THE UNITED States' refusal to sign the international treaty on landmines has been condemned by Bishop John Crowley of Middlesbrough..
This week in Ottawa, Canada, 120 countries, including Britain, signed an agreement to end the production, development, sales and stockpiling of antipersonal landmines. In addition, the countries have committed themselves to clearing landmines and assisting those injured by them.
The United States, along with Iraq, Iran, China and several other countries, refused to sign the treaty.
Bishop Crowley said that the treaty was great news and an example of people power, but added that he was dismayed America had joined I and several other countries in rejecting it.
"We look to America for moral leadership. The economic and military factors are clouding the wider humanitarian concerns. People should be saying to President Clinton that on this issue you are not representing your people. Landmines are now on the same agenda as biological and chemical weapons."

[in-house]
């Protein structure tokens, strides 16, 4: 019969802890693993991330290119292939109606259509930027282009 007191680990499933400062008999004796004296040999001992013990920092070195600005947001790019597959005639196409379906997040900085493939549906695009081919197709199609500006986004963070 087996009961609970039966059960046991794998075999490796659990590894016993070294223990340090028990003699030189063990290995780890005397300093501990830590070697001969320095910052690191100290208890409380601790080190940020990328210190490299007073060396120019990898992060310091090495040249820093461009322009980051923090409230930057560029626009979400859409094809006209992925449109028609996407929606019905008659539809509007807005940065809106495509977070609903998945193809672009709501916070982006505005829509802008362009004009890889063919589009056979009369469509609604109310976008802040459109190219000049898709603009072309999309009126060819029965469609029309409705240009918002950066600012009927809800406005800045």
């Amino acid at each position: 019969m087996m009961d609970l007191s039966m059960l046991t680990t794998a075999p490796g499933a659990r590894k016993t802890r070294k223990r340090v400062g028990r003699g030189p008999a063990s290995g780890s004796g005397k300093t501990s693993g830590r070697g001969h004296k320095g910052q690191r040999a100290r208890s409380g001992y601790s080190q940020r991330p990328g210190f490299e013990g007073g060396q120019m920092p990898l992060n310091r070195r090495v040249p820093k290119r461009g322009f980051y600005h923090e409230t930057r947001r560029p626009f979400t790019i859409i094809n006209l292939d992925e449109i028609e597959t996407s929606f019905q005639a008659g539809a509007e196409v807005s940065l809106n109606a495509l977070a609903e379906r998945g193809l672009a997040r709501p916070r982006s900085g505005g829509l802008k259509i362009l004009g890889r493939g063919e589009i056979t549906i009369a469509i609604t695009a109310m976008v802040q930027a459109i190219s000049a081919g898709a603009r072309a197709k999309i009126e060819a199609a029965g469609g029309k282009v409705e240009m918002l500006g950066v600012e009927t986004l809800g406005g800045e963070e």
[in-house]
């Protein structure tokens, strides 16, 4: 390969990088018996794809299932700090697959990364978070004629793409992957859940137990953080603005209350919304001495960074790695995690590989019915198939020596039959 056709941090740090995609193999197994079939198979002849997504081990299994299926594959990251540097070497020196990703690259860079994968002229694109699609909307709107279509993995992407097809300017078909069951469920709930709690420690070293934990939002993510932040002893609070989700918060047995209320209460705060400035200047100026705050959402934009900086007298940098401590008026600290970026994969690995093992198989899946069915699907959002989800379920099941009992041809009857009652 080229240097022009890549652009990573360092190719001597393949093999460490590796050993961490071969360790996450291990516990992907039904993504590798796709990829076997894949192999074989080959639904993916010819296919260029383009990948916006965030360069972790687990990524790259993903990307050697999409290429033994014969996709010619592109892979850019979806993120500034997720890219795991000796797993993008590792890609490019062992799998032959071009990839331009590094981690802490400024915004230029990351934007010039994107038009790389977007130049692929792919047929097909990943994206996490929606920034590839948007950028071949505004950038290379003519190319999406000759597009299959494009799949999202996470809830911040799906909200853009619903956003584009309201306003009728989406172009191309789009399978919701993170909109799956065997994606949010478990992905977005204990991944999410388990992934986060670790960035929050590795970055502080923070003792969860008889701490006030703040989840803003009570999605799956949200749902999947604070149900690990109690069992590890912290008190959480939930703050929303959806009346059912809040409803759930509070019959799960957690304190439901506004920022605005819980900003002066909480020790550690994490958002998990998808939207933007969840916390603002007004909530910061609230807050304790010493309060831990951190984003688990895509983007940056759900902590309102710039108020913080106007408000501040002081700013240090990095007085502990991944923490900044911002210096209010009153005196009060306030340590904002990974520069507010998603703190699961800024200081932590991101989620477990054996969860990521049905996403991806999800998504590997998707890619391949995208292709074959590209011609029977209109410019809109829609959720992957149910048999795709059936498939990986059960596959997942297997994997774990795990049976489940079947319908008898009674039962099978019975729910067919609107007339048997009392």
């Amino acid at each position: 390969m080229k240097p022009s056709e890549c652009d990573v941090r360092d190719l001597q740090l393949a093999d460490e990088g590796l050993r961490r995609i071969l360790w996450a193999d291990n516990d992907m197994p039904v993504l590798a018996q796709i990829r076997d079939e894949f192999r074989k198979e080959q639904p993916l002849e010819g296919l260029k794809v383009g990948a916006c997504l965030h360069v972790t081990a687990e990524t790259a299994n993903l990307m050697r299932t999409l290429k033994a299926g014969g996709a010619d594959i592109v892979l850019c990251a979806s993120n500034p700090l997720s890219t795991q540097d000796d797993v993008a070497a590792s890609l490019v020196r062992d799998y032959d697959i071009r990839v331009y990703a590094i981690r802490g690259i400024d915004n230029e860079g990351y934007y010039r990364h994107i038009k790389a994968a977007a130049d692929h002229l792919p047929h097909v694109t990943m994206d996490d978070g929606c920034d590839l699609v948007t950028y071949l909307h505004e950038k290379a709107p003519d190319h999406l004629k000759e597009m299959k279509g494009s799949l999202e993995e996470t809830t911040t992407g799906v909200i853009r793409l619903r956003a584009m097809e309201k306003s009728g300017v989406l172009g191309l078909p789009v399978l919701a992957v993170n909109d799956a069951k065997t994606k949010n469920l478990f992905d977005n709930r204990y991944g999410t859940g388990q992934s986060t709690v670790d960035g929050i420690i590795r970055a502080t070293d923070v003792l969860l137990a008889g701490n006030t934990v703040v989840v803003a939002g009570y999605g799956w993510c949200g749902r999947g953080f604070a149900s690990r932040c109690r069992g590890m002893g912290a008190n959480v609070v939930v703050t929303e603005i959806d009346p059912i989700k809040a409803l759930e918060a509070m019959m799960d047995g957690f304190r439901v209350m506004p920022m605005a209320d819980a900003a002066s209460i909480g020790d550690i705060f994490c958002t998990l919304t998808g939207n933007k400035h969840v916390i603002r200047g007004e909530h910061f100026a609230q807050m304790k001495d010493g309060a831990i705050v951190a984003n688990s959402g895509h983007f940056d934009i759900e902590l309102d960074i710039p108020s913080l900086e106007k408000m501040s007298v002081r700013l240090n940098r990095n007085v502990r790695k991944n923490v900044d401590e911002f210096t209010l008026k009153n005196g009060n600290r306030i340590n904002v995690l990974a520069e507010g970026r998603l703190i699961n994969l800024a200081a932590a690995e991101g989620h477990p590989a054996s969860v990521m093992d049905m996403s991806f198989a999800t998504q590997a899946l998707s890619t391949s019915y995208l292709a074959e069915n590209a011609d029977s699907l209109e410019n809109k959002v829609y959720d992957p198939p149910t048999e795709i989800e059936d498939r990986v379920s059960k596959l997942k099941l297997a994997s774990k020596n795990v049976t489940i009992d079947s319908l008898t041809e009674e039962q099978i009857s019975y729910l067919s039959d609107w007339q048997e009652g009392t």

There are an estimated 110 million active landmines scattered around over 70 countries, one for every 17 children or 52 people in the world. Another 110 million are stockpiled. Every 20 minutes someone in the world is killed or injured by a landmine.
Bishop Crowley also praised the work of Cafod, which has been campaigning against landmines since 1995 when it organised a tour of Britain by Cambodian mine victim Tun Channereth, who will accept this year's Nobel Peace prize on behalf of the International Campaign to Ban Landmines.
"However," added the bishop, " until the treaty is ratified landmines are still not banned and we need to keep the pressure on to help clear minefields and help the victims."